What it looks like is simply a spoiler to TVNZ's upcoming 24/7 digital news service (though that's likely to be a disaster as well).

I have a lot of respect for those involved in the programme (I know one or two of them personally), but you can't cover a country when 90 percent of your scant resources are based in Auckland. Furthermore the lack of coverage sticks out like dogs balls when you have to resort to doing phone interviews with someone in the South Island to provide some sort of vestige of information on a significant story.

TV's about pictures, leave the phone interviews to the radio journo's. You look like a bunch of cheap dicks when you do it.

If Sky News is to provide any sort of semi-decent coverage they're going to have to have bureaus in all the main centres - Auckland, Hamilton, Wellington, and Christchurch - and access to reliable freelancers/stringers in places like Dunedin Tauranga, Napier, Rotorua, Invercargill, and Northland. Somehow I don't see them coughing up the cash needed to finance that sort of operation. News is an expensive business, and these days it's the beancounters that call the shots, so the chance of an extensive, and professional, Sky News setup is about as likely as celibacy in a brothel.

It seems I'm not the only one that is thinking this way.

Monday, March 19, 2007

So Much More To See

Lots of blank spaces that remain to be filled (sigh) So many places, so little time.

create your own visited country map
or check our Venice travel guide

Sunday, March 18, 2007

You Can't Make This Shit Up.

Here are a few behind the scenes observations from last Friday's meeting of the Pacific Forum in Vanuatu.

The RNZAF flight crew are boody fantastic, and so is their 757 plane. A commercial version sits over 220 but the Airforce ripped 60 seats out meaning those on board have leg room!! Bliss

Internet access in Vanuatu is marginal at the best of times, and horrendously expensive. Perhaps the Forum Secretariat could have shared their connection. Or at least set up some facilities for the media so they could cover the event in a vaguely proficient way. There was no media centre whatsoever.

Flight timing was bizarre. Those who arrived with the NZ delegation were told they had to be enroute to the airport by 3.30 pm at the latest. That just happened to be half an hour before the scheduled press conference. The reason for this? Well there is only one set of steps at Port Vila big enough to reach the 757's doors and they just happened to be owned by Air Caledonia who had a flight coming in around 5pm. Come hell or high water they were having their steps back so the Kiwis had to be on their plane and out of the way ASAP.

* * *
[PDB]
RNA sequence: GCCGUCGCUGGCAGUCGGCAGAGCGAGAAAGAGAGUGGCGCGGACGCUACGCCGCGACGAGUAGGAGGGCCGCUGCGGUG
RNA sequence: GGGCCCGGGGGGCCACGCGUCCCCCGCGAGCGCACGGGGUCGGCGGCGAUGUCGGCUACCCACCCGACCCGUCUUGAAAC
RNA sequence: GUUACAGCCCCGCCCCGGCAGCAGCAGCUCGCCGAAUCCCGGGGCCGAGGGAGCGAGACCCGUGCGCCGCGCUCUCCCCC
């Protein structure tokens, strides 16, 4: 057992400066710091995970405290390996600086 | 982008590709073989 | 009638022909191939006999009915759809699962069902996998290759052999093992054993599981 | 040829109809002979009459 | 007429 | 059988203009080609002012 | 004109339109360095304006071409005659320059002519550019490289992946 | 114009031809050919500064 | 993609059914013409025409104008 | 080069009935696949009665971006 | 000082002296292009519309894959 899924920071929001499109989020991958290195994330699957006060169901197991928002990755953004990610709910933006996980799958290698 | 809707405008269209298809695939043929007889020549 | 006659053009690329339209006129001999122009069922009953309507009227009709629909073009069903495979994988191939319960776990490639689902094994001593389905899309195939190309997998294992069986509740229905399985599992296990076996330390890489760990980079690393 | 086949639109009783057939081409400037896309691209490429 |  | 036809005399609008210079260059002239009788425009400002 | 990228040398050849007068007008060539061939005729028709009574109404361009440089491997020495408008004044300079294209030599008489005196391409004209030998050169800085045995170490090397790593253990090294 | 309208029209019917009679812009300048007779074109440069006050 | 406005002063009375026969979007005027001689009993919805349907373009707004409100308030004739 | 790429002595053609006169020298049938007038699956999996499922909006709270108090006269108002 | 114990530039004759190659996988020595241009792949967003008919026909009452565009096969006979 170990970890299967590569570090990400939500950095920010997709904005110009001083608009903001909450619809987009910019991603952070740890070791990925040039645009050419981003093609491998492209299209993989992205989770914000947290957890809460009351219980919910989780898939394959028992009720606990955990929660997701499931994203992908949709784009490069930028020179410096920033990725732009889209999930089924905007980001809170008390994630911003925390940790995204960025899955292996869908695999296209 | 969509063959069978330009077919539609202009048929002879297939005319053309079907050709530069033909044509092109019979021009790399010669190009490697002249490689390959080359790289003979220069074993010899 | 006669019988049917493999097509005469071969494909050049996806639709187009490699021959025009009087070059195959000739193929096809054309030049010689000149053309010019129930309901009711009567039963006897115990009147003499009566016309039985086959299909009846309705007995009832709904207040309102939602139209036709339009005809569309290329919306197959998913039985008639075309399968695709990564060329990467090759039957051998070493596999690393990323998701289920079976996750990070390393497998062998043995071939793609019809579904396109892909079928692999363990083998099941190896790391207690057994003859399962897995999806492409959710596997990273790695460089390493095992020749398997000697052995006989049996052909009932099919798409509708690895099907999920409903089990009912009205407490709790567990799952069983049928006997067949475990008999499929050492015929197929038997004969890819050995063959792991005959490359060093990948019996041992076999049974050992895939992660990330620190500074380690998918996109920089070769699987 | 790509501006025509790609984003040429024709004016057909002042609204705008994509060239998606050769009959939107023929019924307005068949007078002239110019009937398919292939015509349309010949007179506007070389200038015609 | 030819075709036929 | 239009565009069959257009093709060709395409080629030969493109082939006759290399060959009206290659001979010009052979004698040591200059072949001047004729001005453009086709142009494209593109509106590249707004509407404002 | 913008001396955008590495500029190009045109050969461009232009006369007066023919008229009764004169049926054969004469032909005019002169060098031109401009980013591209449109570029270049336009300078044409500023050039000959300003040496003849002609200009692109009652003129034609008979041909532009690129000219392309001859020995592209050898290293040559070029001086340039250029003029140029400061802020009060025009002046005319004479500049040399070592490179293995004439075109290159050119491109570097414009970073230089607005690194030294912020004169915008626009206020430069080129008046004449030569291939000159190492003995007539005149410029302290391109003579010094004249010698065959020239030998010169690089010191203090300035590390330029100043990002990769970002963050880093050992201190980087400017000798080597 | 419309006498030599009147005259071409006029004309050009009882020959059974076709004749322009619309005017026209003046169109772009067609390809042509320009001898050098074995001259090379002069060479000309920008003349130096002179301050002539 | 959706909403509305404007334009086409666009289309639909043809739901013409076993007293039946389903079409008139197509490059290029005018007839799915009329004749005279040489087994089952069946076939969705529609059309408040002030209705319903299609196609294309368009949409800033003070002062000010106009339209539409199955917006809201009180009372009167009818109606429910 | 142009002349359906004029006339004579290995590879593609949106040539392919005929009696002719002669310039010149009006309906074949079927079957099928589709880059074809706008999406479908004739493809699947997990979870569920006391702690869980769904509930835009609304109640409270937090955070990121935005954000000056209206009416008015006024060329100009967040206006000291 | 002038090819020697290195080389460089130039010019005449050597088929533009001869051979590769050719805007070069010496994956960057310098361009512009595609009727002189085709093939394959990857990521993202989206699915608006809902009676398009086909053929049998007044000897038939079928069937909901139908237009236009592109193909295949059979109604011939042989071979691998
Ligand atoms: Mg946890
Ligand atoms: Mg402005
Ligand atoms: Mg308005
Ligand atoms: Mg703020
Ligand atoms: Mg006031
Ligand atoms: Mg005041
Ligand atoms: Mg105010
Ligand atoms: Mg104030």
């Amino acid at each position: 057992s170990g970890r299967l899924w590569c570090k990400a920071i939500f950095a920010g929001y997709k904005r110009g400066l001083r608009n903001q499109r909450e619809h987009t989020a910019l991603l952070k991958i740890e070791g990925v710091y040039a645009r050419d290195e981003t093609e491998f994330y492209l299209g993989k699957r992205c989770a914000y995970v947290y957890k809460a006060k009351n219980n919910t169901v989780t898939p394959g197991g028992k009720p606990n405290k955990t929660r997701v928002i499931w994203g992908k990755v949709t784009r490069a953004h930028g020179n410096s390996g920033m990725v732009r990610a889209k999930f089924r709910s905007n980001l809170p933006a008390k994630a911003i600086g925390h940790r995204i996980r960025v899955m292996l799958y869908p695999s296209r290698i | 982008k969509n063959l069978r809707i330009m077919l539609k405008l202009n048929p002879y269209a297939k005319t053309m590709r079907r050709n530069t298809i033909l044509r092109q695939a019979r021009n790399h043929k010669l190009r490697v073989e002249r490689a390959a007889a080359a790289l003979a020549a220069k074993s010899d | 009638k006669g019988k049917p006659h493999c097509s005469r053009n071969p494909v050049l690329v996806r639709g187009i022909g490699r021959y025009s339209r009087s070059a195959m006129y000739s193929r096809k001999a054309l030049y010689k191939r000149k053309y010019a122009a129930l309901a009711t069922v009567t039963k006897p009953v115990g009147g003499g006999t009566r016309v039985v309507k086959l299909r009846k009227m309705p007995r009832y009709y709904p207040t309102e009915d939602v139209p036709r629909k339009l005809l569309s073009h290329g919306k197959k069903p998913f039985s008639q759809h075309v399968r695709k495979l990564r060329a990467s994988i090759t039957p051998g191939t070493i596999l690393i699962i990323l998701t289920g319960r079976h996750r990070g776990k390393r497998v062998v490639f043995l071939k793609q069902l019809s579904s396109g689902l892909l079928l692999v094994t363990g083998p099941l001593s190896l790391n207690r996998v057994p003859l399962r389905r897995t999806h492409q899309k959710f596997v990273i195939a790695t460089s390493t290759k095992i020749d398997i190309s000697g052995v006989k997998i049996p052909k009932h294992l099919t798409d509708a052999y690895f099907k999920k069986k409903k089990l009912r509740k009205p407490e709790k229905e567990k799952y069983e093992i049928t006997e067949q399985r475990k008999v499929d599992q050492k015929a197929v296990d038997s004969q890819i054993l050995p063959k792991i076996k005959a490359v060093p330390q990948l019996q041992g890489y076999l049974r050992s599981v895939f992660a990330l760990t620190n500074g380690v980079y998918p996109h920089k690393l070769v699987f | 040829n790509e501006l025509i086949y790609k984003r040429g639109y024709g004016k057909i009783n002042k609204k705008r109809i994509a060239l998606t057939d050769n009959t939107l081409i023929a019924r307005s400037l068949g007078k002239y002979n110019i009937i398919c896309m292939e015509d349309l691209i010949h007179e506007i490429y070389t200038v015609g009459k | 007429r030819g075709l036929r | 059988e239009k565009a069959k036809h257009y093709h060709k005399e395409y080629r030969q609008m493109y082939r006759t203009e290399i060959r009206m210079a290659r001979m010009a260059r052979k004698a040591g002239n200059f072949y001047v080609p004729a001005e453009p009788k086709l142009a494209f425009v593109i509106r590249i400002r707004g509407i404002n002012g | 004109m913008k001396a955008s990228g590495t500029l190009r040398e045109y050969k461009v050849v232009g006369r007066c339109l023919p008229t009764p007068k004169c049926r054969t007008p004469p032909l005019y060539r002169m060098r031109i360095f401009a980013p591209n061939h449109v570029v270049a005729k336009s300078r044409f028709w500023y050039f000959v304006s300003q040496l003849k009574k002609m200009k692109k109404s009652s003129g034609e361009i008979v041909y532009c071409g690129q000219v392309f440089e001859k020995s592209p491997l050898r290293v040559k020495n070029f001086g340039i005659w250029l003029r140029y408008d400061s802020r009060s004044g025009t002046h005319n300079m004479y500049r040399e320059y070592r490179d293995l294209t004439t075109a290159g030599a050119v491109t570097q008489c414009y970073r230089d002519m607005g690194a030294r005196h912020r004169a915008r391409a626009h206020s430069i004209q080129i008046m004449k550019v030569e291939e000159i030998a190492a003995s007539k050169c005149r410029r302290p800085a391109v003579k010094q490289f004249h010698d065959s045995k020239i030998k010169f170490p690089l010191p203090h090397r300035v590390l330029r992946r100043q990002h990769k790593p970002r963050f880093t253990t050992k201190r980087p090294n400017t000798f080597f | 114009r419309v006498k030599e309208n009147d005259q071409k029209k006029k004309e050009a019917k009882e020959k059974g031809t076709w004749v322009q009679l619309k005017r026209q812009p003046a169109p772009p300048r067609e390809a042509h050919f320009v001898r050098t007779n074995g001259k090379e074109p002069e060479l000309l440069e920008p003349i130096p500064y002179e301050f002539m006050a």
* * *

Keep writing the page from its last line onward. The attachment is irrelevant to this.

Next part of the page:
Australian Foreign Minister Alexander Downer is a bit of a media whore. Put a microphone in front of him and he just won't shut up.

NZ Foreign Minister Winston Peters is the exact opposite. He was not inclined to talk at all. And even less so after TV crews defied orders and got off the plane first to get shots of the dignitaries getting off the plane (they were banned from his first stand up). Mind you Winston's mood probably was helped by his dicky knee. It does look to be seriously painful and he's not the kind of guy to deal well with something that affects his personal dignity.

A brickbat to the official who decreed that alcohol would be reserved for the politicians on the trip back leaving the rest of the plane dry.

A huge bouquet to Cabinet Minister Winnie Laban who decreed the drinks cart was open to all.

Oh and for those of you who are curious as to the outcome of the meeting I suggest you read this. In a nutshell (if you'll excuse the anti-smacking Bill analogy) Fiji's been given a timeout on a naughty mat and been told to think about what it did.

I'm sure Frank Bainimarama is shitting himself - Not.

Saturday, March 10, 2007

Tidy Up

To my few and infrequent readers:

I've winnowed through the links over there on the right. Some have been shitcanned and some newbies have been added.